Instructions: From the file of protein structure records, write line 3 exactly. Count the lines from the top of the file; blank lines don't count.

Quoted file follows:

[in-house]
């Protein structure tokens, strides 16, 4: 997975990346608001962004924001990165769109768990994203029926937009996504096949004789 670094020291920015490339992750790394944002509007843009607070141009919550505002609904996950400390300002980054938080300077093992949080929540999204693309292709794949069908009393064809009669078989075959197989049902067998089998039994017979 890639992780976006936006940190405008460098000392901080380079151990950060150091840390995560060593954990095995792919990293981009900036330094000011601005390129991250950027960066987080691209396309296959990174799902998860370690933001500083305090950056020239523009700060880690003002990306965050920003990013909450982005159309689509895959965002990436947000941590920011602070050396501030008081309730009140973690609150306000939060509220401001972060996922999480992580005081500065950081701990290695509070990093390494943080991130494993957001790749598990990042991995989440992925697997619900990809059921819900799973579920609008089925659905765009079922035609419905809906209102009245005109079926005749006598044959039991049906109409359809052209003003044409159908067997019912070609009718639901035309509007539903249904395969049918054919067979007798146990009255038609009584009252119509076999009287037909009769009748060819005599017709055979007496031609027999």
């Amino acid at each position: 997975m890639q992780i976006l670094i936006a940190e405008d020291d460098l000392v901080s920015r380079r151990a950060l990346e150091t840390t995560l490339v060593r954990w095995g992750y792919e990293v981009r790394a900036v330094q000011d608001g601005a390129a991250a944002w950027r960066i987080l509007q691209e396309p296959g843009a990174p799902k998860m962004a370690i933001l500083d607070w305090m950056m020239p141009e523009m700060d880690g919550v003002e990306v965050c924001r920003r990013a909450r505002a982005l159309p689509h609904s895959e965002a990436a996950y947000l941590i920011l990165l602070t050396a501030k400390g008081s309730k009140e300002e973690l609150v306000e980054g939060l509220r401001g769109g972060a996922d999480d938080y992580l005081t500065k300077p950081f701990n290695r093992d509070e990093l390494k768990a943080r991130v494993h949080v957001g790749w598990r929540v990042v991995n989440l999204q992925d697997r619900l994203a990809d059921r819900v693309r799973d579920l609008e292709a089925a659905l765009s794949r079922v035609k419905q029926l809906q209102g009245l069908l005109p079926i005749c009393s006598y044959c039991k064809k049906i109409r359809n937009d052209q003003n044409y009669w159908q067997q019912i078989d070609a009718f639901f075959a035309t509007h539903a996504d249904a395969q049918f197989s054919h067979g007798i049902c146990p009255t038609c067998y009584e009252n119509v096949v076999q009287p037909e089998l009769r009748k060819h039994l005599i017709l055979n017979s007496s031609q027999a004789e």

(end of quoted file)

């Amino acid at each position: 997975m890639q992780i976006l670094i936006a940190e405008d020291d460098l000392v901080s920015r380079r151990a950060l990346e150091t840390t995560l490339v060593r954990w095995g992750y792919e990293v981009r790394a900036v330094q000011d608001g601005a390129a991250a944002w950027r960066i987080l509007q691209e396309p296959g843009a990174p799902k998860m962004a370690i933001l500083d607070w305090m950056m020239p141009e523009m700060d880690g919550v003002e990306v965050c924001r920003r990013a909450r505002a982005l159309p689509h609904s895959e965002a990436a996950y947000l941590i920011l990165l602070t050396a501030k400390g008081s309730k009140e300002e973690l609150v306000e980054g939060l509220r401001g769109g972060a996922d999480d938080y992580l005081t500065k300077p950081f701990n290695r093992d509070e990093l390494k768990a943080r991130v494993h949080v957001g790749w598990r929540v990042v991995n989440l999204q992925d697997r619900l994203a990809d059921r819900v693309r799973d579920l609008e292709a089925a659905l765009s794949r079922v035609k419905q029926l809906q209102g009245l069908l005109p079926i005749c009393s006598y044959c039991k064809k049906i109409r359809n937009d052209q003003n044409y009669w159908q067997q019912i078989d070609a009718f639901f075959a035309t509007h539903a996504d249904a395969q049918f197989s054919h067979g007798i049902c146990p009255t038609c067998y009584e009252n119509v096949v076999q009287p037909e089998l009769r009748k060819h039994l005599i017709l055979n017979s007496s031609q027999a004789e």